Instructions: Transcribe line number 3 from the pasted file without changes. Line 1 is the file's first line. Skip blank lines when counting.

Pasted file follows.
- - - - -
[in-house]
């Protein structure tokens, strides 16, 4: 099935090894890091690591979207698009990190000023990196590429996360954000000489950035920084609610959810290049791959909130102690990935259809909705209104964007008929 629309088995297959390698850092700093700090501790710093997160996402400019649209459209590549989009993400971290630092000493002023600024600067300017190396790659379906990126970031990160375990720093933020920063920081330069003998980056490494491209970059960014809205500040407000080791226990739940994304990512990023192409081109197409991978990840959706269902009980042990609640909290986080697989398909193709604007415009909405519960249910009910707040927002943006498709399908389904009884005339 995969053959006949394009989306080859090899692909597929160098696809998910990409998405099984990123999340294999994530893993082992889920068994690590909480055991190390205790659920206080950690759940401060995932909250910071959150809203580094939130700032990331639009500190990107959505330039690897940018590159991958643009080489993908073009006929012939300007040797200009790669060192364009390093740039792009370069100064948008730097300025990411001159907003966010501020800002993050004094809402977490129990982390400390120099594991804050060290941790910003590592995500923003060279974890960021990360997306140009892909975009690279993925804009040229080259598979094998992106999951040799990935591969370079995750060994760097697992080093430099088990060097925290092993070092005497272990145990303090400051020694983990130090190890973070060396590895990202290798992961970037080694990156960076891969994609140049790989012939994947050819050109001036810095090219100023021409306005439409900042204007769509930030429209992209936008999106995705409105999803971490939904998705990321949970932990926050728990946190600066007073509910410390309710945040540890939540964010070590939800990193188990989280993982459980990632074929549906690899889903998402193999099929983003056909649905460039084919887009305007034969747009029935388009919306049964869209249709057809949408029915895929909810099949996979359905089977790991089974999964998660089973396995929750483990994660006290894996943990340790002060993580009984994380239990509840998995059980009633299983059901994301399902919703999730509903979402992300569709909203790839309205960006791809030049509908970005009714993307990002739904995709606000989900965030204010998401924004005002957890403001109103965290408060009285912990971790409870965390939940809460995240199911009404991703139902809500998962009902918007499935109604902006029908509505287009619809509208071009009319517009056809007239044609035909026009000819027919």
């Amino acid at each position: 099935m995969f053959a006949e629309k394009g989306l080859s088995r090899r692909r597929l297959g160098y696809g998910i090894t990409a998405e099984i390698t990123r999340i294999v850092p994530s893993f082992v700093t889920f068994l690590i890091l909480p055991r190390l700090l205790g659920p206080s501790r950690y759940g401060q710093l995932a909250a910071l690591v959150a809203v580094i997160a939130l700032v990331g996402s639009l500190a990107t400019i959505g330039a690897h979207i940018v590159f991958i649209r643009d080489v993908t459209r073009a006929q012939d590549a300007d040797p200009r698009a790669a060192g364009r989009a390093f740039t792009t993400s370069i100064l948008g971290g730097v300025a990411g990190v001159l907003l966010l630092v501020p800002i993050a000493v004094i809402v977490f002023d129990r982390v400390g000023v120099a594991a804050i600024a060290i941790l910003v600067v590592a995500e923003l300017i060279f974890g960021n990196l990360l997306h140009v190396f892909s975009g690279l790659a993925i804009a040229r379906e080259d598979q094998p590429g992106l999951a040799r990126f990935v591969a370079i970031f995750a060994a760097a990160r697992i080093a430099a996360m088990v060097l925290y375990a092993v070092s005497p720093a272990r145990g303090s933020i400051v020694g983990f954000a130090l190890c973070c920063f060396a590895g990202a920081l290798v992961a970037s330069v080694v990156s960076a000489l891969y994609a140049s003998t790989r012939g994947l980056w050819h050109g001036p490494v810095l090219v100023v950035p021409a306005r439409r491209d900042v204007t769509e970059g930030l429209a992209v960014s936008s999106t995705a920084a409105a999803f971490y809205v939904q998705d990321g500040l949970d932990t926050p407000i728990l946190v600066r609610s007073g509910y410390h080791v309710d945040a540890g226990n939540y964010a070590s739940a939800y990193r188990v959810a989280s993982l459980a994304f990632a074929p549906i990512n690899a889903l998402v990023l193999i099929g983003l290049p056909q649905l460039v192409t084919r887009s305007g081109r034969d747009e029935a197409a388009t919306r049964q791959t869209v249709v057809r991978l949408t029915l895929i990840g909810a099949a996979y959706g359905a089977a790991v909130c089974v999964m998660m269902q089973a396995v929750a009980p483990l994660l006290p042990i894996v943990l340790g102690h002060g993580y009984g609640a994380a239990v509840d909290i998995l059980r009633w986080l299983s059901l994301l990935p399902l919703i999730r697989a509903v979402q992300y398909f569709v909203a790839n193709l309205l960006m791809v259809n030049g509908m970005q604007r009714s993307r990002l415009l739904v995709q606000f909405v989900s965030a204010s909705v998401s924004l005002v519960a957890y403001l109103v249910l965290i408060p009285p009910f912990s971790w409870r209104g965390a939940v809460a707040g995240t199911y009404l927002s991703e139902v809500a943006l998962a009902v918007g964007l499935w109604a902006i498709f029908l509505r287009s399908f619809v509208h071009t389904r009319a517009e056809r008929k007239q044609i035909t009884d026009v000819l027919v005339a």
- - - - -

């Amino acid at each position: 099935m995969f053959a006949e629309k394009g989306l080859s088995r090899r692909r597929l297959g160098y696809g998910i090894t990409a998405e099984i390698t990123r999340i294999v850092p994530s893993f082992v700093t889920f068994l690590i890091l909480p055991r190390l700090l205790g659920p206080s501790r950690y759940g401060q710093l995932a909250a910071l690591v959150a809203v580094i997160a939130l700032v990331g996402s639009l500190a990107t400019i959505g330039a690897h979207i940018v590159f991958i649209r643009d080489v993908t459209r073009a006929q012939d590549a300007d040797p200009r698009a790669a060192g364009r989009a390093f740039t792009t993400s370069i100064l948008g971290g730097v300025a990411g990190v001159l907003l966010l630092v501020p800002i993050a000493v004094i809402v977490f002023d129990r982390v400390g000023v120099a594991a804050i600024a060290i941790l910003v600067v590592a995500e923003l300017i060279f974890g960021n990196l990360l997306h140009v190396f892909s975009g690279l790659a993925i804009a040229r379906e080259d598979q094998p590429g992106l999951a040799r990126f990935v591969a370079i970031f995750a060994a760097a990160r697992i080093a430099a996360m088990v060097l925290y375990a092993v070092s005497p720093a272990r145990g303090s933020i400051v020694g983990f954000a130090l190890c973070c920063f060396a590895g990202a920081l290798v992961a970037s330069v080694v990156s960076a000489l891969y994609a140049s003998t790989r012939g994947l980056w050819h050109g001036p490494v810095l090219v100023v950035p021409a306005r439409r491209d900042v204007t769509e970059g930030l429209a992209v960014s936008s999106t995705a920084a409105a999803f971490y809205v939904q998705d990321g500040l949970d932990t926050p407000i728990l946190v600066r609610s007073g509910y410390h080791v309710d945040a540890g226990n939540y964010a070590s739940a939800y990193r188990v959810a989280s993982l459980a994304f990632a074929p549906i990512n690899a889903l998402v990023l193999i099929g983003l290049p056909q649905l460039v192409t084919r887009s305007g081109r034969d747009e029935a197409a388009t919306r049964q791959t869209v249709v057809r991978l949408t029915l895929i990840g909810a099949a996979y959706g359905a089977a790991v909130c089974v999964m998660m269902q089973a396995v929750a009980p483990l994660l006290p042990i894996v943990l340790g102690h002060g993580y009984g609640a994380a239990v509840d909290i998995l059980r009633w986080l299983s059901l994301l990935p399902l919703i999730r697989a509903v979402q992300y398909f569709v909203a790839n193709l309205l960006m791809v259809n030049g509908m970005q604007r009714s993307r990002l415009l739904v995709q606000f909405v989900s965030a204010s909705v998401s924004l005002v519960a957890y403001l109103v249910l965290i408060p009285p009910f912990s971790w409870r209104g965390a939940v809460a707040g995240t199911y009404l927002s991703e139902v809500a943006l998962a009902v918007g964007l499935w109604a902006i498709f029908l509505r287009s399908f619809v509208h071009t389904r009319a517009e056809r008929k007239q044609i035909t009884d026009v000819l027919v005339a």